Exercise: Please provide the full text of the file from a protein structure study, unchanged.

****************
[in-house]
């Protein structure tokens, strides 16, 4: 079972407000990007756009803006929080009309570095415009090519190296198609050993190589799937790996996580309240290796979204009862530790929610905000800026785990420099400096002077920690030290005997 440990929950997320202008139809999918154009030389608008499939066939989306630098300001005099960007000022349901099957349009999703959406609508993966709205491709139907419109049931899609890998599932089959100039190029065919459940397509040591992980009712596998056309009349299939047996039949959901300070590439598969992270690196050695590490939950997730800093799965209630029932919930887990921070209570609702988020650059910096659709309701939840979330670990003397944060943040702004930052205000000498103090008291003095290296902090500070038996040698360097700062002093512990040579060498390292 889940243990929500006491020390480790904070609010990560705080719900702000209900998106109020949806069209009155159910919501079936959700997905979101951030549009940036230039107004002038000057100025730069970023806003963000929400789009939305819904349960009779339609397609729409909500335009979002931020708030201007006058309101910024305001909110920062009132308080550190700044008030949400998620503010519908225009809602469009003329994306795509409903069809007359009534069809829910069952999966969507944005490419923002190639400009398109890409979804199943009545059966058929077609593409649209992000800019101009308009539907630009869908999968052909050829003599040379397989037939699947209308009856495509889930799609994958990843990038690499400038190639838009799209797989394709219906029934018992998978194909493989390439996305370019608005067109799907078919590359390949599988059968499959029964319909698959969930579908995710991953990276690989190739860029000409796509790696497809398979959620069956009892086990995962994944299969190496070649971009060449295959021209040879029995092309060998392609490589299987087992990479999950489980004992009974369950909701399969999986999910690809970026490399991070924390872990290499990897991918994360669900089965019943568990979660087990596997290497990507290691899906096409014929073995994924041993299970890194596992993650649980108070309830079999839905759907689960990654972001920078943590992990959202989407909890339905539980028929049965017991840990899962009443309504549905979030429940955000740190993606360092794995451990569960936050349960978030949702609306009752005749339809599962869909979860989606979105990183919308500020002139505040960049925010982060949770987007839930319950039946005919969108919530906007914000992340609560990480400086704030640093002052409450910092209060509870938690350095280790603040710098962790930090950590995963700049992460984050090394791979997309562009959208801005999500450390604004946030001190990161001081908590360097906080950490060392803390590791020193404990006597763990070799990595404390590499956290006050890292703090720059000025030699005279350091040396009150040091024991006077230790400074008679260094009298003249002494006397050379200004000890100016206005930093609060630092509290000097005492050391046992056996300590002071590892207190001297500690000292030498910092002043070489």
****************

[in-house]
């Protein structure tokens, strides 16, 4: 079972407000990007756009803006929080009309570095415009090519190296198609050993190589799937790996996580309240290796979204009862530790929610905000800026785990420099400096002077920690030290005997 440990929950997320202008139809999918154009030389608008499939066939989306630098300001005099960007000022349901099957349009999703959406609508993966709205491709139907419109049931899609890998599932089959100039190029065919459940397509040591992980009712596998056309009349299939047996039949959901300070590439598969992270690196050695590490939950997730800093799965209630029932919930887990921070209570609702988020650059910096659709309701939840979330670990003397944060943040702004930052205000000498103090008291003095290296902090500070038996040698360097700062002093512990040579060498390292 889940243990929500006491020390480790904070609010990560705080719900702000209900998106109020949806069209009155159910919501079936959700997905979101951030549009940036230039107004002038000057100025730069970023806003963000929400789009939305819904349960009779339609397609729409909500335009979002931020708030201007006058309101910024305001909110920062009132308080550190700044008030949400998620503010519908225009809602469009003329994306795509409903069809007359009534069809829910069952999966969507944005490419923002190639400009398109890409979804199943009545059966058929077609593409649209992000800019101009308009539907630009869908999968052909050829003599040379397989037939699947209308009856495509889930799609994958990843990038690499400038190639838009799209797989394709219906029934018992998978194909493989390439996305370019608005067109799907078919590359390949599988059968499959029964319909698959969930579908995710991953990276690989190739860029000409796509790696497809398979959620069956009892086990995962994944299969190496070649971009060449295959021209040879029995092309060998392609490589299987087992990479999950489980004992009974369950909701399969999986999910690809970026490399991070924390872990290499990897991918994360669900089965019943568990979660087990596997290497990507290691899906096409014929073995994924041993299970890194596992993650649980108070309830079999839905759907689960990654972001920078943590992990959202989407909890339905539980028929049965017991840990899962009443309504549905979030429940955000740190993606360092794995451990569960936050349960978030949702609306009752005749339809599962869909979860989606979105990183919308500020002139505040960049925010982060949770987007839930319950039946005919969108919530906007914000992340609560990480400086704030640093002052409450910092209060509870938690350095280790603040710098962790930090950590995963700049992460984050090394791979997309562009959208801005999500450390604004946030001190990161001081908590360097906080950490060392803390590791020193404990006597763990070799990595404390590499956290006050890292703090720059000025030699005279350091040396009150040091024991006077230790400074008679260094009298003249002494006397050379200004000890100016206005930093609060630092509290000097005492050391046992056996300590002071590892207190001297500690000292030498910092002043070489």